FMF: Familial Mediterranean fever

What is it?

FMF is a periodic fever syndrome characterised by recurrent bouts of fever with accompanying pain. It is typically inherited and the first symptoms of the flare usually occur before the age of 30.[1–5]

How common is it?

FMF is most prevalent in the eastern Mediterranean region and about 2.5 per 100,000 people are affected in Western countries.[6] From a worldwide perspective, it is a rare disease.

What are the symptoms?

FMF flares lasting from a few hours to 3-4 days can involve the following symptoms:[5,7,8]

  • Fever
  • Abdominal and/or chest pain
  • Inflammation of a joint e.g., knee, ankle, wrist
  • Painful, severe skin redness in nearly 50% of patients, often on the feet and/or lower legs
  • Spleen enlargement
  • Swelling of the ends of fingers and/or toes ('digital clubbing')

However, fever may be the only symptom particularly during childhood.[8]

In some cases it is unknown why FMF flares start, but the following have been identified as common triggers:[5]

  • Stress
  • Cold
  • Infections
  • Some medications
  • The menstrual cycle

Possible symptoms of FMF (modified according to [3,4,7,8])

What typically happens over the course of the illness?

If FMF is left untreated, approximately 6-8 out of 10 patients will develop amyloidosis.[4] Amyloidosis is a condition in which a protein called amyloid builds up in the kidneys leading to kidney failure. Improved diagnosis and treatment means that kidney damage caused by amyloidosis occurs less frequently than in the past.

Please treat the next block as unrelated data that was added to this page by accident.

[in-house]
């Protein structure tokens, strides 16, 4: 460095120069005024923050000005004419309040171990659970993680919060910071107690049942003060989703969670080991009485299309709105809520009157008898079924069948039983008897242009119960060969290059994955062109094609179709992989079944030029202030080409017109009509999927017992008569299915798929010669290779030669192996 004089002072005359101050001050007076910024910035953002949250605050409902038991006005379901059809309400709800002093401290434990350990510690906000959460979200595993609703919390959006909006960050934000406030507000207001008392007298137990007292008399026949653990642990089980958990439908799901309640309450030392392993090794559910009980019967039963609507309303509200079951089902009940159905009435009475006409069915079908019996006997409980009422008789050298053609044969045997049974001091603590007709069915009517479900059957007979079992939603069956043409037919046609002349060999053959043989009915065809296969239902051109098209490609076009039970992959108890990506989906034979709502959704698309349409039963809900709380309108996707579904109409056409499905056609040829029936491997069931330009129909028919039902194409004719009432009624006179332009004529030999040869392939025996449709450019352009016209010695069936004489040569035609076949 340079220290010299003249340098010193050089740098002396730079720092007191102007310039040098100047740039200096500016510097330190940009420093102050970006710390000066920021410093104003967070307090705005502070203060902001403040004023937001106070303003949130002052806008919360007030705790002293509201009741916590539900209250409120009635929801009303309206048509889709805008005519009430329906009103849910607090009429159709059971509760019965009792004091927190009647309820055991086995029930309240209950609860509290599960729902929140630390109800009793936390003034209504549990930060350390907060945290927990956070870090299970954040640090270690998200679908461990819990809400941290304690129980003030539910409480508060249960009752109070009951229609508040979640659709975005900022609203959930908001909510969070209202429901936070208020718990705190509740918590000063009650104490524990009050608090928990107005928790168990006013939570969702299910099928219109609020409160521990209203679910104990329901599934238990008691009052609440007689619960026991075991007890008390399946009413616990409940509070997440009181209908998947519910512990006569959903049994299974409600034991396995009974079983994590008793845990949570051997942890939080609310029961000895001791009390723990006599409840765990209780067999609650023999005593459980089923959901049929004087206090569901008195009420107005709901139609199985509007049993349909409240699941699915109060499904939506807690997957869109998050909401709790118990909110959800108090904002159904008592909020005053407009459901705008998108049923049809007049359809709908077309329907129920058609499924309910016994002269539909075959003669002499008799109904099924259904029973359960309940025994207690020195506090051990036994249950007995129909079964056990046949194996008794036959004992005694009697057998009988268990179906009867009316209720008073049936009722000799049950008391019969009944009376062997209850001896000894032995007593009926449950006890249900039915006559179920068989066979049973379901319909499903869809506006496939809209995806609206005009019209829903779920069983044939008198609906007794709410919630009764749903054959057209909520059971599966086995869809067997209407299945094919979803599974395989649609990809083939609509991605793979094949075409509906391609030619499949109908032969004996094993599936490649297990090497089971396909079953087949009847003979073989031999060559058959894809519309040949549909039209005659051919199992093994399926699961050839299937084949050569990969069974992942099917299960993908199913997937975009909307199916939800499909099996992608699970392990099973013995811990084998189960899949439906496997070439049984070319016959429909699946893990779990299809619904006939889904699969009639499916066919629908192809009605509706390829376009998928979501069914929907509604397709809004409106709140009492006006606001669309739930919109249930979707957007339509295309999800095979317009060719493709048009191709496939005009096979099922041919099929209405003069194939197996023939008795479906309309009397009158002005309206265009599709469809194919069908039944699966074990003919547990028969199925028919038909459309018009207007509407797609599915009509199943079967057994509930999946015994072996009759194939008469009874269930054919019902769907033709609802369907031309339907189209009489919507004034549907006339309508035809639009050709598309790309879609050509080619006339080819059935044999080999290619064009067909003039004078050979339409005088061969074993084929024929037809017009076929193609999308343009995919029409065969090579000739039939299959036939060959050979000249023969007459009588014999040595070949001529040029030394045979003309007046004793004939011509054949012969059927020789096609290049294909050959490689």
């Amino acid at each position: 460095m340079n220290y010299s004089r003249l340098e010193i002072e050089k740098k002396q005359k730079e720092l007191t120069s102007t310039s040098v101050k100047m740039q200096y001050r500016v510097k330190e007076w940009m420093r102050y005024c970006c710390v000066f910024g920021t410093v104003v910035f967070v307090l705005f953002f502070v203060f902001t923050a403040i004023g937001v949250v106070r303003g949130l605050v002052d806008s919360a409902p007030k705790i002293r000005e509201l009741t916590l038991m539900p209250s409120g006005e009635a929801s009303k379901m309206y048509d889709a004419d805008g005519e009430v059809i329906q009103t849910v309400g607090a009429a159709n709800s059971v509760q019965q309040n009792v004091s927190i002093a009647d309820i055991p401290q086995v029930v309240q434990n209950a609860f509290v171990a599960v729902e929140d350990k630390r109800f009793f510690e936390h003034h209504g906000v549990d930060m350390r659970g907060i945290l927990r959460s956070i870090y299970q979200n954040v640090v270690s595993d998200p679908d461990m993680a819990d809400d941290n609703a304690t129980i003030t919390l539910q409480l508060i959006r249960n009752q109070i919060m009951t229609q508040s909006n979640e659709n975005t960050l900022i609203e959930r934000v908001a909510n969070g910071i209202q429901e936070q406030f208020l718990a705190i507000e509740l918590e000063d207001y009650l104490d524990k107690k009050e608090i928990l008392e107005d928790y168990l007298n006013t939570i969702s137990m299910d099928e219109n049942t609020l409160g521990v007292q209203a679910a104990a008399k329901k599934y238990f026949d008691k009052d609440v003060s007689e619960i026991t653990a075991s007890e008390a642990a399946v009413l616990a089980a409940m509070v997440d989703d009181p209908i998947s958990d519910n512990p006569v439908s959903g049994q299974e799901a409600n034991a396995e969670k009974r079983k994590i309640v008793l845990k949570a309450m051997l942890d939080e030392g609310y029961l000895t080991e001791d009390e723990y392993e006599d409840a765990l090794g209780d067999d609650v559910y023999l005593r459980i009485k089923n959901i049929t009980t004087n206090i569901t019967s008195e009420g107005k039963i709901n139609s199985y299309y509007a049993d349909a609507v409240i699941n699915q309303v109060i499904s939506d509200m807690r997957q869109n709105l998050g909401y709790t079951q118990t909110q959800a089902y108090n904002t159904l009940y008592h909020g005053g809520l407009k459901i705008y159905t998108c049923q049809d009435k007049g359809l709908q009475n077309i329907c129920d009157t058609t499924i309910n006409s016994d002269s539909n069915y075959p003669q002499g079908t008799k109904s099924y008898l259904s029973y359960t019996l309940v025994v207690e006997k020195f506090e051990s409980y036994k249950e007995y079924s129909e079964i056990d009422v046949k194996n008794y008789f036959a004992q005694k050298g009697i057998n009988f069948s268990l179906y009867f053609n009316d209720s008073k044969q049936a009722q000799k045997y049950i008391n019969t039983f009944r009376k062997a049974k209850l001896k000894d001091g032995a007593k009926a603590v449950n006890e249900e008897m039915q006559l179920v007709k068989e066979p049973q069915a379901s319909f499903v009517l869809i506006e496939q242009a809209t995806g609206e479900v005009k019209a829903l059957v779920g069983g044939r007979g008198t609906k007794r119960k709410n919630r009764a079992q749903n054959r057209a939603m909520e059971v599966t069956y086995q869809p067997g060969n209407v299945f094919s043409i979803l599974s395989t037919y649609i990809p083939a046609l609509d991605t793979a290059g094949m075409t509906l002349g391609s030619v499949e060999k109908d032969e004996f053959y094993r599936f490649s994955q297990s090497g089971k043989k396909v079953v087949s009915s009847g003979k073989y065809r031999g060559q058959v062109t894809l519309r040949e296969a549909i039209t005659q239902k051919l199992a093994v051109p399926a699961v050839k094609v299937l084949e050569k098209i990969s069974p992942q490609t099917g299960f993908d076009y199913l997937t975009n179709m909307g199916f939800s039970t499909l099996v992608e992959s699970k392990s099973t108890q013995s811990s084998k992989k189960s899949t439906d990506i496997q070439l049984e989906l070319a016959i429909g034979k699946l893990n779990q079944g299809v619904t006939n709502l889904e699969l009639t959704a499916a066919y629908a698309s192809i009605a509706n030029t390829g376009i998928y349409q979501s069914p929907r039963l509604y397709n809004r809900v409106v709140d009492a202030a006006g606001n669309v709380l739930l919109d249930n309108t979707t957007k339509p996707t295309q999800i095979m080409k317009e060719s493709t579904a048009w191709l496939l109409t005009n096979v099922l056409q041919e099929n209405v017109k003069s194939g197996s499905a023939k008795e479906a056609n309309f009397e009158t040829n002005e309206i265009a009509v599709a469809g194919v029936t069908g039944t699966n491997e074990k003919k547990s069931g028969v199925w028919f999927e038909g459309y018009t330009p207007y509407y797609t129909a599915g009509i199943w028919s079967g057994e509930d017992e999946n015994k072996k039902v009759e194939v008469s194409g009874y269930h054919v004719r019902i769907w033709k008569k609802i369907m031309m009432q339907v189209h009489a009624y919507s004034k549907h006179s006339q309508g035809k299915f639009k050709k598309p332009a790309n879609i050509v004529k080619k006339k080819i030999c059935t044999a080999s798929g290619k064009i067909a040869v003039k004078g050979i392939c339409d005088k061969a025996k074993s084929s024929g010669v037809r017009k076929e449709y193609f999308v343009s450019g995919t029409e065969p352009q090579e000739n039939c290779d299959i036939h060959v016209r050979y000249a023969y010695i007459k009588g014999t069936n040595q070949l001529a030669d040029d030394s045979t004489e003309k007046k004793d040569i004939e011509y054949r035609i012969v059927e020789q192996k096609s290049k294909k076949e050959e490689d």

How is it caused?

In FMF, activation of the innate immune system and the inflammatory response occurs due to changes in the Mediterranean fever (MEFV) gene. To date, more than 300 different changes to this gene have been identified as possible causes of FMF.[9]

Status: 2016-01-04

[1] Samuels J, Ozen S. Curr Opin Rheumatol. 2006;18:108–17.
[2] Lachmann HJ, Hawkins PN. Arthritis Res Ther. 2009;11:212.
[3] Savic S, Dickie LJ, Battellino M et al. Curr Opin Rheumatol. 2012;24:103–12.
[4] Gattorno M, Federici S, Pelagatti MA et al. J Clin Immunol. 2008;28(Suppl 1):73–83.
[5] Manna R: Familial Mediterranean fever. (Last accessed on 13.10.2013).
[6] Fujikura K. Mol Genet Genomic Med. 2015;3:272–282.
[7] Ciccarelli F, De Martinis M, Ginaldi L. Curr Med Chem. 2014;21:261–269.
[8] Shohat M, Halpern GJ. Genet Med. 2011;13:487-498.
[9] MEFV sequence variants. Available from: (accessed November 2015).

If you have a child with an autoinflammatory disease…

…you will know there are added pressures and considerations for your family life. Thankfully, you’re not alone.

Life with Periodic Fevers

June 2016 - GLDEIM/ACZ885/0075